The Korean life insurance companies have been talking about listing for years, but regulatory and technical issues, including a disagreement on how to divide profits between policyholders and shareholders, have resulted in repeated delays. With those issues finally solved, smaller industry player Tong Yang Life Insurance completed the country's first ever IPO by a life insurance firm in September last year, raising $286 million. Many observers thought the company came to market at too rich a valuation, however, and the stock has had a tough time since it started trading. It is currently trading just below W14,000, which is about 17% below the W17,000 IPO price.

The modest investor interest in Tong Yang might be partly related to the fact that so many of its larger rivals are in the pipeline and it will be interesting to see whether it will be positive or negative for Korea Life to come before Samsung. One market watcher notes that Samsung is definitely larger -- market talk suggests it may raise $4 billion in the IPO -- but the fact that it still isn't certain when it will hit the market (June is said to be likely) means that investors may, at least for now, be happy to buy into Korea Life to achieve the portfolio diversification that it is offering.

According to a source, Samsung Life is also expected to be offered at more than one time its embedded value (EV), which should make Korea Life's implied valuation of about one time the estimated 2010 embedded value quite attractive. The Chinese life insurance companies, which are growing a lot faster, courtesy of the fact that the life insurance industry in China is still undeveloped with a very low penetration rate, are trading at price-to-EV ratios of between two and three times. The Taiwan life insurers, which are at a similar maturity stage and face many of the same issues as the Korean players, like negative spreads and a high exposure to foreign exchange and real estate assets, trade at about 1-1.2 times embedded value, the same source said.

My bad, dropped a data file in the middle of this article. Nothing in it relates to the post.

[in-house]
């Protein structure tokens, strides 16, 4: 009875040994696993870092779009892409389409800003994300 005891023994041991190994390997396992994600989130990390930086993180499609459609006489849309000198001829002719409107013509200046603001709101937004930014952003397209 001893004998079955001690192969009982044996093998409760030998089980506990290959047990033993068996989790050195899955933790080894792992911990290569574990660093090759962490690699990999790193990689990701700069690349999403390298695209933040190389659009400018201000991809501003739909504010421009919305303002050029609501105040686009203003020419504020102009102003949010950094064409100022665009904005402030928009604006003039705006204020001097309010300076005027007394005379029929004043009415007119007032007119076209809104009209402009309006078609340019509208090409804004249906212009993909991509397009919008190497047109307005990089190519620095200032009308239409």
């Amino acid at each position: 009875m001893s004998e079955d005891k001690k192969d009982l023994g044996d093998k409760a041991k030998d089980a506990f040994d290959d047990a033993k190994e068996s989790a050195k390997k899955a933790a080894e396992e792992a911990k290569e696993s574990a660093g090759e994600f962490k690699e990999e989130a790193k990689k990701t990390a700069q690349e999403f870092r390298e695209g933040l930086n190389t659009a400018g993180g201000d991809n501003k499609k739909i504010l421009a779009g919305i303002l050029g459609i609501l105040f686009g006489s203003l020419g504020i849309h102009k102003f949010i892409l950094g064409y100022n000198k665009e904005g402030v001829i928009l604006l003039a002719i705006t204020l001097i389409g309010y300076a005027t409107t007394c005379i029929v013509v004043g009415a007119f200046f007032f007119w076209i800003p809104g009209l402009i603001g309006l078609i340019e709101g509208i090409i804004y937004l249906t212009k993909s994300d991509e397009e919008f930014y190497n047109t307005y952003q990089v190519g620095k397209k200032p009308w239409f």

Sources close to the company say that independent actuarial firm Milliman has estimated Korea Life's embedded value at the end of 2009 at between W5.36 trillion and W5.93 trillion, based on discount rates between 10% and 12%, and the value of one year's new life insurance business in the 12 months to December 31, 2009, at between W387 billion and W460 billion.